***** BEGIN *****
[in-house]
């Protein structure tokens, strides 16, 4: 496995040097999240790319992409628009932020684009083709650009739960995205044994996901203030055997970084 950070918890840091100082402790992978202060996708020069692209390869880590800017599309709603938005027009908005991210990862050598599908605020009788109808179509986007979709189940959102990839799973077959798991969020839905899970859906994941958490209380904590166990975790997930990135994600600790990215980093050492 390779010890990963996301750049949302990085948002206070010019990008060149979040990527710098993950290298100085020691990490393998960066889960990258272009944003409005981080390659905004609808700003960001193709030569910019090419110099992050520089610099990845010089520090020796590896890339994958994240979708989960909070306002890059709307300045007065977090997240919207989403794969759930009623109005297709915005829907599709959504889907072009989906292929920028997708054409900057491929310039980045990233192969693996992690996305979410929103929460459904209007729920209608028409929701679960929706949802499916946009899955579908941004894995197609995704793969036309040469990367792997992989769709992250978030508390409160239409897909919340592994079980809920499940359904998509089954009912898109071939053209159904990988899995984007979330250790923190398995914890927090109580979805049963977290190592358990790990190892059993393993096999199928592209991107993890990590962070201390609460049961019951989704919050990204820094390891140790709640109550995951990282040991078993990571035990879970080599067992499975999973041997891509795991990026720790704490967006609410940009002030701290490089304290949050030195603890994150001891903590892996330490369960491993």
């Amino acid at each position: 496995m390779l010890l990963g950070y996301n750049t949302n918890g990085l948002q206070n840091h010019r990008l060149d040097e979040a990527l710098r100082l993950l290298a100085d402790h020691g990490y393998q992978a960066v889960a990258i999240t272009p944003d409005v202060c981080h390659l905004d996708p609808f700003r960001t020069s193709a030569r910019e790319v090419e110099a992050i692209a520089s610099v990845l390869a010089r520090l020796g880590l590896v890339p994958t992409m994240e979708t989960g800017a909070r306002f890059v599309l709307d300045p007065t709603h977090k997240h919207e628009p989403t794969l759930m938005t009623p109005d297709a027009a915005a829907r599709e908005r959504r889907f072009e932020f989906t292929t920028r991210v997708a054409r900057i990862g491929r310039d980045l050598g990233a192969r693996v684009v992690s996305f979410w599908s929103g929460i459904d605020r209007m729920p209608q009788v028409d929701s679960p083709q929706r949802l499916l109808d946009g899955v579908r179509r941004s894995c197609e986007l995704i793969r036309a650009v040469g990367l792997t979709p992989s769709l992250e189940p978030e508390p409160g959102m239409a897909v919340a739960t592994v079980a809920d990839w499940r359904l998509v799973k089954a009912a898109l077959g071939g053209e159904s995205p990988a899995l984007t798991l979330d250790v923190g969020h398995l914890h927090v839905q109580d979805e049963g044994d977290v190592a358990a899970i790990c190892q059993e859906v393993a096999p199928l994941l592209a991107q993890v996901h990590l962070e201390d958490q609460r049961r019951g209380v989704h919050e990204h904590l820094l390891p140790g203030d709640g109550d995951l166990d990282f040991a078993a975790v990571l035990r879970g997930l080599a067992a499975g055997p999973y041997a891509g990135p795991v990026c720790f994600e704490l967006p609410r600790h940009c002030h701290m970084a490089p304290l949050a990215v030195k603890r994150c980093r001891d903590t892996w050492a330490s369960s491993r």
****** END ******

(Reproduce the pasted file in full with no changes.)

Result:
[in-house]
């Protein structure tokens, strides 16, 4: 496995040097999240790319992409628009932020684009083709650009739960995205044994996901203030055997970084 950070918890840091100082402790992978202060996708020069692209390869880590800017599309709603938005027009908005991210990862050598599908605020009788109808179509986007979709189940959102990839799973077959798991969020839905899970859906994941958490209380904590166990975790997930990135994600600790990215980093050492 390779010890990963996301750049949302990085948002206070010019990008060149979040990527710098993950290298100085020691990490393998960066889960990258272009944003409005981080390659905004609808700003960001193709030569910019090419110099992050520089610099990845010089520090020796590896890339994958994240979708989960909070306002890059709307300045007065977090997240919207989403794969759930009623109005297709915005829907599709959504889907072009989906292929920028997708054409900057491929310039980045990233192969693996992690996305979410929103929460459904209007729920209608028409929701679960929706949802499916946009899955579908941004894995197609995704793969036309040469990367792997992989769709992250978030508390409160239409897909919340592994079980809920499940359904998509089954009912898109071939053209159904990988899995984007979330250790923190398995914890927090109580979805049963977290190592358990790990190892059993393993096999199928592209991107993890990590962070201390609460049961019951989704919050990204820094390891140790709640109550995951990282040991078993990571035990879970080599067992499975999973041997891509795991990026720790704490967006609410940009002030701290490089304290949050030195603890994150001891903590892996330490369960491993």
């Amino acid at each position: 496995m390779l010890l990963g950070y996301n750049t949302n918890g990085l948002q206070n840091h010019r990008l060149d040097e979040a990527l710098r100082l993950l290298a100085d402790h020691g990490y393998q992978a960066v889960a990258i999240t272009p944003d409005v202060c981080h390659l905004d996708p609808f700003r960001t020069s193709a030569r910019e790319v090419e110099a992050i692209a520089s610099v990845l390869a010089r520090l020796g880590l590896v890339p994958t992409m994240e979708t989960g800017a909070r306002f890059v599309l709307d300045p007065t709603h977090k997240h919207e628009p989403t794969l759930m938005t009623p109005d297709a027009a915005a829907r599709e908005r959504r889907f072009e932020f989906t292929t920028r991210v997708a054409r900057i990862g491929r310039d980045l050598g990233a192969r693996v684009v992690s996305f979410w599908s929103g929460i459904d605020r209007m729920p209608q009788v028409d929701s679960p083709q929706r949802l499916l109808d946009g899955v579908r179509r941004s894995c197609e986007l995704i793969r036309a650009v040469g990367l792997t979709p992989s769709l992250e189940p978030e508390p409160g959102m239409a897909v919340a739960t592994v079980a809920d990839w499940r359904l998509v799973k089954a009912a898109l077959g071939g053209e159904s995205p990988a899995l984007t798991l979330d250790v923190g969020h398995l914890h927090v839905q109580d979805e049963g044994d977290v190592a358990a899970i790990c190892q059993e859906v393993a096999p199928l994941l592209a991107q993890v996901h990590l962070e201390d958490q609460r049961r019951g209380v989704h919050e990204h904590l820094l390891p140790g203030d709640g109550d995951l166990d990282f040991a078993a975790v990571l035990r879970g997930l080599a067992a499975g055997p999973y041997a891509g990135p795991v990026c720790f994600e704490l967006p609410r600790h940009c002030h701290m970084a490089p304290l949050a990215v030195k603890r994150c980093r001891d903590t892996w050492a330490s369960s491993r």